“We are talking about a living fossil,” explains Sandoval Gio. The horseshoe crabs are the closest living relative to trilobites and the first examples date from between 200 and 250 million years ago – that makes them older than the dinosaurs. “They have survived a number of mass extinctions and are an open book to understand what the planet was like millions of years ago,” the specialist adds.
Biologist Héctor Ortiz, an academic from the Chetumal Technological Institute, explains that they are a panchronic species: extraordinarily old and with very few evolutionary changes. It is precisely this window into the past that they offer that is one of the most attractive elements for scientists, but also for the pharmaceutical industry.
Their blue blood, also known as hemolymph, is extracted from thousands of specimens in the United States, in industrial quantities. The immune system of the animal is so archaic that its blood forms clots when it detects external pathogens. It’s an intrusion detection system as rustic as it is effective, and it is widely used in tests for the purity of vaccines.
The substance extracted from them for scientific testing is known as Limulus amebocyte lysate, and is a key ingredient in the development of drugs. A gallon of blue blood (3.78 liters) is worth as much as $60,000 (€54,280) in the United States, where its extraction is legal. Ortiz explains that each organism can provide between 50 and 400 milliliters of the liquid, depending on their size and maturity. The majority of the animals survive this “milking” process, but the literature that has been revised by Ortiz suggests that around 30% of them die. There are no conclusive studies about mortality, but the abusive harvesting of horseshoe crabs has caused their populations in the United States to fall 75% from the 1980s to the first decade of the 2000s, according to the US Fish and Wildlife Service.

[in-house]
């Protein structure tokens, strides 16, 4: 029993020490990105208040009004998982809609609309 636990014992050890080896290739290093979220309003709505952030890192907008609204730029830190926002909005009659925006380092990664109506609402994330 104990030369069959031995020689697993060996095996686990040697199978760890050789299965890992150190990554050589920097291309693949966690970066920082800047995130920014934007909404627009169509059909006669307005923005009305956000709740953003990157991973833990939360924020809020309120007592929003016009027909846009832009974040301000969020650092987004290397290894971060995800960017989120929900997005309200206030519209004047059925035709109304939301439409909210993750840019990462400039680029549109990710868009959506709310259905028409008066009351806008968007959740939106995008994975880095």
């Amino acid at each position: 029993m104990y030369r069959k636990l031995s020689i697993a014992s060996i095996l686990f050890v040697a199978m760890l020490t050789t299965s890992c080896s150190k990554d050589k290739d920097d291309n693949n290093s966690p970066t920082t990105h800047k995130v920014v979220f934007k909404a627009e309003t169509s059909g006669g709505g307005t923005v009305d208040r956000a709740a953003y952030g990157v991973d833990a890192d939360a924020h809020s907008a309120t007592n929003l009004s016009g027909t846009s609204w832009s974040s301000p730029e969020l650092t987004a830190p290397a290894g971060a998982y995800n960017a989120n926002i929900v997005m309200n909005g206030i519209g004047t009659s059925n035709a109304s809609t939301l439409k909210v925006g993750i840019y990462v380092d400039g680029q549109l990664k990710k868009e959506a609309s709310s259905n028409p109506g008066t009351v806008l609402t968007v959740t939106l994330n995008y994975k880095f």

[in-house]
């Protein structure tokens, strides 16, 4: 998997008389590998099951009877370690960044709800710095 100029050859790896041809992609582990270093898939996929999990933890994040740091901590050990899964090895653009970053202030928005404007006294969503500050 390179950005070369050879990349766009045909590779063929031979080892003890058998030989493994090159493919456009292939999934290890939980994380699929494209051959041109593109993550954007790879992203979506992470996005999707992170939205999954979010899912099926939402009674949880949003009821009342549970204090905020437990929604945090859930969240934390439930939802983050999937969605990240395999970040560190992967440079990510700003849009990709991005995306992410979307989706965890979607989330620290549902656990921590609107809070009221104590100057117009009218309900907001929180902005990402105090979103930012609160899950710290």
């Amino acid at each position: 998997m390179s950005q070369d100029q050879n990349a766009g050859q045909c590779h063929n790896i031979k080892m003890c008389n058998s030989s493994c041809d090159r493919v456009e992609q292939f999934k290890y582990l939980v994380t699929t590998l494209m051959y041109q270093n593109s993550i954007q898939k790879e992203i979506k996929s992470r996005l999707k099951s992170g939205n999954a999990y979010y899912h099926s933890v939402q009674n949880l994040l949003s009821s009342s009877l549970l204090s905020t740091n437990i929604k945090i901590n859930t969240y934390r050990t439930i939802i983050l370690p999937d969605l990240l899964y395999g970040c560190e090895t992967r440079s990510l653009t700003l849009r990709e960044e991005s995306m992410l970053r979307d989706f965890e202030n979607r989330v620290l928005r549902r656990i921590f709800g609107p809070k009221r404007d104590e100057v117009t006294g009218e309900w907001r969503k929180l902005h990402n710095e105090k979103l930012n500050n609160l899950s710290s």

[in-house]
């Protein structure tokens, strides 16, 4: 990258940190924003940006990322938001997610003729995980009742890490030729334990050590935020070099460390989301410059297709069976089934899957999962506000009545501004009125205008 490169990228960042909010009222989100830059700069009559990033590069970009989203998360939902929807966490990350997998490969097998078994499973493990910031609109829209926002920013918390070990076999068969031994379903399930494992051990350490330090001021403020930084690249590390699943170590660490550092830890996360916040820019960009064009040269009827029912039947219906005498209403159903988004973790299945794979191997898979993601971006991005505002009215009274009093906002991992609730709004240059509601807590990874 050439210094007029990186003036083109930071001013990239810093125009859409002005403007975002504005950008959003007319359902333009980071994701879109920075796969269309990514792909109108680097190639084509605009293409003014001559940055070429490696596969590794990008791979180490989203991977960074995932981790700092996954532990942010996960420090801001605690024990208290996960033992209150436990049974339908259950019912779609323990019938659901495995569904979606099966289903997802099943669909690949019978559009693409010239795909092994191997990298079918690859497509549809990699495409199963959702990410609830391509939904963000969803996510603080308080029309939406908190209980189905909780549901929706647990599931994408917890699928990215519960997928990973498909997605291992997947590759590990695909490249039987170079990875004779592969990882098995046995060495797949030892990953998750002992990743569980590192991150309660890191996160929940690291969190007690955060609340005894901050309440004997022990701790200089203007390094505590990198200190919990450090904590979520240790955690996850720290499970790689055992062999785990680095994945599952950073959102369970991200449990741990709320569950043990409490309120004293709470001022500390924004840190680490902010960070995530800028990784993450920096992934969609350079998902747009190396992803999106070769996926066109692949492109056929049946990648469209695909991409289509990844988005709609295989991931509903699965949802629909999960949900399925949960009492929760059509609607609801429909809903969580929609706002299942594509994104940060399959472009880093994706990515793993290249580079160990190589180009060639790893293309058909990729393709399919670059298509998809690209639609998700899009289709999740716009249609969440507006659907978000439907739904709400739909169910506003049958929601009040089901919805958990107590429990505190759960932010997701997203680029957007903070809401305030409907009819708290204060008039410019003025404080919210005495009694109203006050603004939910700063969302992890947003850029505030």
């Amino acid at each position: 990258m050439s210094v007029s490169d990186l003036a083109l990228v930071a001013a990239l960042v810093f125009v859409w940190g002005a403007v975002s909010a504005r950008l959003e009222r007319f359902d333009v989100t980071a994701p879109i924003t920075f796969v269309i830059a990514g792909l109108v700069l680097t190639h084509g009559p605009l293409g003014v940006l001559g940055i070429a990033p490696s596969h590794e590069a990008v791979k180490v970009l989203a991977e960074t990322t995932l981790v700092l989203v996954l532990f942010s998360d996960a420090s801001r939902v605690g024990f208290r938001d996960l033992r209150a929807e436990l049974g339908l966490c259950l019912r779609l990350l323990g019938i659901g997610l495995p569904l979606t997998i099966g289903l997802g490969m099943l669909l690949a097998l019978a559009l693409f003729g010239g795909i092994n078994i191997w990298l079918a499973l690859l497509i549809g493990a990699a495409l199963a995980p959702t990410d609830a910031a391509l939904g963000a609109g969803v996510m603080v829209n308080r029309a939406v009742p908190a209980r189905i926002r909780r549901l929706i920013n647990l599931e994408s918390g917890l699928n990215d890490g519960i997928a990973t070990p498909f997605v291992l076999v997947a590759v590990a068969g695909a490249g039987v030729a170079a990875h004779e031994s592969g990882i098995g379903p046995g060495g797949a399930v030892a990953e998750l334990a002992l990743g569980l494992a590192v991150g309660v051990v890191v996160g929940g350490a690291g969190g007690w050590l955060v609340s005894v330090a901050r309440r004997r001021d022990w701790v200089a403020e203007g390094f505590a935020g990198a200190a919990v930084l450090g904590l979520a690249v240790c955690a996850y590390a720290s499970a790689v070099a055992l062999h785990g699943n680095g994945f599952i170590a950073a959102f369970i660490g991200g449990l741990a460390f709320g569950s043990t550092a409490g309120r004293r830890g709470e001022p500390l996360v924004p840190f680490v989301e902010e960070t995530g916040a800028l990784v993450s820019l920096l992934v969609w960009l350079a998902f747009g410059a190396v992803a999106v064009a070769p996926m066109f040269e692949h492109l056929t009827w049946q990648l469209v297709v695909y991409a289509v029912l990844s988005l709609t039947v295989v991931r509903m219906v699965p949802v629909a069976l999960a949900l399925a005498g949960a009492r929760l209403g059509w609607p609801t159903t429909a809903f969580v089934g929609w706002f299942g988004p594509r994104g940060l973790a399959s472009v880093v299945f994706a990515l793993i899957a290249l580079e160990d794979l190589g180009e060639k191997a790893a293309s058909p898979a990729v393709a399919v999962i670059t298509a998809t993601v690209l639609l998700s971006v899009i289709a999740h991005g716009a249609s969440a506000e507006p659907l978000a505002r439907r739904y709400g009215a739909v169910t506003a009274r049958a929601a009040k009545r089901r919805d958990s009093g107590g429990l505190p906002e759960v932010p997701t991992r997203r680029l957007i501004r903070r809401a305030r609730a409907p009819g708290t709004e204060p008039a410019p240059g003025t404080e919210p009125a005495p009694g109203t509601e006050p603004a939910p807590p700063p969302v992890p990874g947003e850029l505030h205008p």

Since then, the European Union has promoted synthetic alternatives to amebocyte lysate, but their use was not approved in the US. In 2020, when the Covid-19 pandemic hit and the world was desperately seeking vaccines, a number of US media outlets, including National Geographic, voiced the concerns of environmental organizations that testing the purity of multiple prototype coronavirus vaccines could reduce Atlantic horseshoe crab populations even further, but there is not enough scientific evidence to prove this impact.